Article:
7. #7
    Join Date
    Jul 2005
    North American lakes and rivers

    Re: Discredited Psychological Treatments

    I think a key difference as well between the military using similar techniques and a therapist using them is that usually people who are going in to therapy are broken, vulnerable, and have whatever issues brought them to therapy. From what I understand, the military specifically screens those people out. I think the article did say that it is "more effective" on people with higher self-esteem but I just see it as inhumane treatment, no matter what your self-esteem is. There are just so many better ways to get better results.

  8. #8

    Re: Discredited Psychological Treatments

    Doing more research on "Confrontation Therapy" and "Attack Therapy", it seems it grew out of the Canadian Residential Schools (yes, those schools) and American Anti-gang efforts in Chicago in the 1930s. The basic principle behind it is to "convert" the patient - and we know the tragedy behind conversion. Attachment therapy may have similar roots but probably has more psychological flapdoodle behind it.

  9. #9

    Neuro Linguistic Programming: Mental health veterans therapy fear

    Neuro Linguistic Programming: Mental health veterans therapy fear
    BBC News
    October 22, 2013

    Week In Week Out's Tim Rogers spoke to soldiers who claimed to feel worse after treatment

    Armed forces veterans struggling with mental health issues are being put at risk from a therapy used by a Welsh charity, a BBC investigation has found.

    Healing the Wounds in Porthcawl has been asked to stop using Neuro Linguistic Programming (NLP), which tries to change people's patterns of mental and emotional behaviour.

    It is not regulated or approved and can make patients worse.

    The charity said it is gathering data to prove its treatment is effective.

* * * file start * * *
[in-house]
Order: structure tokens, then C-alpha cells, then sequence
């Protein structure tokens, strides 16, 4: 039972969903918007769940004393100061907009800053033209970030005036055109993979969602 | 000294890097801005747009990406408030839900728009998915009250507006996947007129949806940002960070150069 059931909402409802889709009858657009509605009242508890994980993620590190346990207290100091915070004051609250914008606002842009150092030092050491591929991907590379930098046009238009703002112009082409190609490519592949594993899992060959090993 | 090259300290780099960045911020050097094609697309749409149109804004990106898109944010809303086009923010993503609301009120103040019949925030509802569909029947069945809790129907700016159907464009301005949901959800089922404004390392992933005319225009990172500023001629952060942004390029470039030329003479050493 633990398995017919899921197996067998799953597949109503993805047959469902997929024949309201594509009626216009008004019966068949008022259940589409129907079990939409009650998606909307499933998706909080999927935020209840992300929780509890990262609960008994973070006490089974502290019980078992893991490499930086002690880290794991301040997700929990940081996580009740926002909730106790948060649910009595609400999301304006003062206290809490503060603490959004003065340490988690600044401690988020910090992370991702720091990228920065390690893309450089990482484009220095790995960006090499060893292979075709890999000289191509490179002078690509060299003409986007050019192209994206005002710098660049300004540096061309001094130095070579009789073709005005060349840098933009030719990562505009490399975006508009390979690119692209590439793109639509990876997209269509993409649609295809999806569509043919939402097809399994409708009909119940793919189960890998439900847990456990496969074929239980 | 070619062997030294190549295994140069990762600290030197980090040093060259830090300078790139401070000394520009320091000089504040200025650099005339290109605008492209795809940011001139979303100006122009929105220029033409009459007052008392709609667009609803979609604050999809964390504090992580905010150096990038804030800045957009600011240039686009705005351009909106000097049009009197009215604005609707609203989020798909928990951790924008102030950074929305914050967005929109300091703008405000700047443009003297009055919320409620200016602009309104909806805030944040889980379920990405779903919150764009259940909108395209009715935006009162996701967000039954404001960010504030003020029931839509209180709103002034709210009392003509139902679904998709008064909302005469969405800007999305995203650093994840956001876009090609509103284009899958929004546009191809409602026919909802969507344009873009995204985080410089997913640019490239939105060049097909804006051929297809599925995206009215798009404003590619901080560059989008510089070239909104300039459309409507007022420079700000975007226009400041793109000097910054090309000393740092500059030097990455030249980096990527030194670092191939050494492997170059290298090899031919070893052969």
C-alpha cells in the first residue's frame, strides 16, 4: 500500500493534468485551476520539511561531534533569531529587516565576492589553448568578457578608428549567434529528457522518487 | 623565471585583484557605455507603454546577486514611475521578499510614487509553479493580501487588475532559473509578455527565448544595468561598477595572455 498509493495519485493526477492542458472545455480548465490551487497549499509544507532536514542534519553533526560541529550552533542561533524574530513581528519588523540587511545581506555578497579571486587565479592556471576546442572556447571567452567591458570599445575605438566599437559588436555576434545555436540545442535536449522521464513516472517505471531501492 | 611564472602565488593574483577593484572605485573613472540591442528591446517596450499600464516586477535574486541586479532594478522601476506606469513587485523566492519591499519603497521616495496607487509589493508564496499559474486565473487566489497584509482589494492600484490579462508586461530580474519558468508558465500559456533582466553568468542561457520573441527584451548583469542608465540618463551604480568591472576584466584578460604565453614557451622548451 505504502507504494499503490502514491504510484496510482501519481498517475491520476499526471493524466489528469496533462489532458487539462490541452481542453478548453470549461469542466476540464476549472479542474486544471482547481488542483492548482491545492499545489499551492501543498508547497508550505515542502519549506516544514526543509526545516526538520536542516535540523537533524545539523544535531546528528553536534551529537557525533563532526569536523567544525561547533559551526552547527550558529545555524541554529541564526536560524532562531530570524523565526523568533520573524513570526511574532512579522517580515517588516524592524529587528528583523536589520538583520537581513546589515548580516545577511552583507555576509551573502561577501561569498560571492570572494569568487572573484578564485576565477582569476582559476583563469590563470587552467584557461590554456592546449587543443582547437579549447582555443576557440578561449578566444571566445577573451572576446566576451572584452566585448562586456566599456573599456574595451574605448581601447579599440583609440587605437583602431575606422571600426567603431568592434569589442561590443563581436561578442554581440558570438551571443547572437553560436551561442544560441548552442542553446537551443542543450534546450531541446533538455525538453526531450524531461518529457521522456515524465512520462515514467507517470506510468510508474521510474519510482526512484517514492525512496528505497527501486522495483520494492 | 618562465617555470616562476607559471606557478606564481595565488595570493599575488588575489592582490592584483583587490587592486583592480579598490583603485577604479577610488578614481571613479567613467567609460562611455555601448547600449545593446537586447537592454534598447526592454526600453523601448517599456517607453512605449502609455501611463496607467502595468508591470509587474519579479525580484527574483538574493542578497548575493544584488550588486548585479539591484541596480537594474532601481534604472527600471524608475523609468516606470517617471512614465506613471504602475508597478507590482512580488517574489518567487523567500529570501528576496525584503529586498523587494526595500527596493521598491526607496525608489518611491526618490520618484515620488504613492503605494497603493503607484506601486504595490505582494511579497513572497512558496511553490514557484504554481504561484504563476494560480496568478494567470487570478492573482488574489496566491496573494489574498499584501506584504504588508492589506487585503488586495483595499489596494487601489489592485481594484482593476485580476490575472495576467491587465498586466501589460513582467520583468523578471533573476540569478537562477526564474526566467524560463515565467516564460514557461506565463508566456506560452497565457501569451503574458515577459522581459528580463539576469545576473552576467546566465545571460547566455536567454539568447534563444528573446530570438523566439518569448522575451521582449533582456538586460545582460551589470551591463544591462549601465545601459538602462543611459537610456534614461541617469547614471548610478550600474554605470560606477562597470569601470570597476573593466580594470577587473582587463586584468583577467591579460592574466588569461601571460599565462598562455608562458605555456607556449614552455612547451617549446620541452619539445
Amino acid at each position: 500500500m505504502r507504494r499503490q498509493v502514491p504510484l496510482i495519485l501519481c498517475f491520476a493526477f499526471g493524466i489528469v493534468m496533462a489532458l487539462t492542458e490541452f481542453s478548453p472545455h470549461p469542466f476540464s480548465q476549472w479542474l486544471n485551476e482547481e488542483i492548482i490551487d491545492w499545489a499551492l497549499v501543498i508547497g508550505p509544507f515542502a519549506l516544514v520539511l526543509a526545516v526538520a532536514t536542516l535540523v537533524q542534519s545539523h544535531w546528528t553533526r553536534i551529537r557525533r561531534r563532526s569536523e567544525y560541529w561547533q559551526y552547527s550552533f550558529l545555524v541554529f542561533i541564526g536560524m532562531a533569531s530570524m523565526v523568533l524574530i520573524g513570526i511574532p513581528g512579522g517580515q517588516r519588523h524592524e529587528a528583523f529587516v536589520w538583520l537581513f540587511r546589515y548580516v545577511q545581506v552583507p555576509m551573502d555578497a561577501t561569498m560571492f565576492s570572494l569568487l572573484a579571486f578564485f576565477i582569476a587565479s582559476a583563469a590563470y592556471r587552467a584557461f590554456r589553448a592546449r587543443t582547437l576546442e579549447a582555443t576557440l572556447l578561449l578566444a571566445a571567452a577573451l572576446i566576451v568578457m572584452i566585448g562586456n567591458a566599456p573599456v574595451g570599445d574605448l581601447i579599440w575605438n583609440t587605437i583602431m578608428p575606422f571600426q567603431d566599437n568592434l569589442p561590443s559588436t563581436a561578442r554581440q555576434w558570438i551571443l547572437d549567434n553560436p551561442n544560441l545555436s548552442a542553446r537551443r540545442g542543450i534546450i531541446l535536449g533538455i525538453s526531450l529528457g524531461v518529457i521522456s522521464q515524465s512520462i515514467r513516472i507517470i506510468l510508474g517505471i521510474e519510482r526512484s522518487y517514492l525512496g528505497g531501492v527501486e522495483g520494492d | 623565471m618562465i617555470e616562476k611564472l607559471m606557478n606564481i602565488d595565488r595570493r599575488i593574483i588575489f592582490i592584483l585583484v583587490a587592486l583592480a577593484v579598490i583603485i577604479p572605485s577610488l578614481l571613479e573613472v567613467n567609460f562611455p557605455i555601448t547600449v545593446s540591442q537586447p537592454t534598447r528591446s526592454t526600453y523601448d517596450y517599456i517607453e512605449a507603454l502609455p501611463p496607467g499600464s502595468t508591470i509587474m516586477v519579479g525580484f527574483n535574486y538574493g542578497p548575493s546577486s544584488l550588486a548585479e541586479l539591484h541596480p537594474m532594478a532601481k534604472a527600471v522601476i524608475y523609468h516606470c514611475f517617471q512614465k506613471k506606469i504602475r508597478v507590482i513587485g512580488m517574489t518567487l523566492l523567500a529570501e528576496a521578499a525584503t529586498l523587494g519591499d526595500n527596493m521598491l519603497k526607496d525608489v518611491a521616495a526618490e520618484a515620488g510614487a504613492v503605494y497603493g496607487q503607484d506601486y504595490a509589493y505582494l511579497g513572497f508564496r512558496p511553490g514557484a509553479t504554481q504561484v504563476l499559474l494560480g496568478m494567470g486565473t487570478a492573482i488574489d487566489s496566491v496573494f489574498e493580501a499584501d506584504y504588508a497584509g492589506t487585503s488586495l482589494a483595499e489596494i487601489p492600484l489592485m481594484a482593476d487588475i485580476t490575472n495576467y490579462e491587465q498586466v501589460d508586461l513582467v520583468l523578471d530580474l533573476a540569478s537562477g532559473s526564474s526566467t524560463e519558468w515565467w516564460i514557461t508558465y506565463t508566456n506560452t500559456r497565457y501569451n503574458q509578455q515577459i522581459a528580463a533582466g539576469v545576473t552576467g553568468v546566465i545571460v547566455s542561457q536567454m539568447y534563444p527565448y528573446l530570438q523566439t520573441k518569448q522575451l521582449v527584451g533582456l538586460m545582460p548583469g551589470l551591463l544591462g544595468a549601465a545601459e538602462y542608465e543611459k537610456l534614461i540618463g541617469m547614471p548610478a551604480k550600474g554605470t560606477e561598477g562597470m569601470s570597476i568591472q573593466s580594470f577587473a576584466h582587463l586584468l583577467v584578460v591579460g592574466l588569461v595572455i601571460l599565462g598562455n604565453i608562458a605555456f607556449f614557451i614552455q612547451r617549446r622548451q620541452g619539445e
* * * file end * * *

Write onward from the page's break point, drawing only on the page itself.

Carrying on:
But two veterans interviewed for the BBC's Week In Week Out programme claim it was the therapy they received at Healing the Wounds that made them feel suicidal. Both men, one of whom went undercover for the programme, said they felt worse after their treatment.

    Dr Neil Kitchiner, head of the NHS All Wales Veterans Health and Wellbeing service, said he has not seen evidence of the treatment working. "None of them are cured as far as I've seen, after three days treatment," he said. "Some have been made very unwell as a result of going there and have needed a lot of support from NHS and veterans' charities. We have asked them to stop it. We have shown the evidence from the NHS and from the NICE (National Institute for Health and Care Excellence) guidelines, we've shared our concerns with them and yet they continue to operate in the way they do."

    Healing The Wounds was set up by Bridgend couple Kevin and Carol Richards and has raised almost ?500,000 in the last three years. They insist it is offering a safe and effective alternative therapy for veterans.

    'Feeling suicidal'
    But on the programme some describe feeling even worse after a three-day residential course during which veterans are sent to a hotel overnight.

    One veteran, who did not want to be identified, said the course of therapy left him feeling suicidal. "I did two full days and on the third I left and my wife came to collect me," he said. "When she came through the doors it was such a relief, I was left feeling worse than when I first went into Healing The Wounds."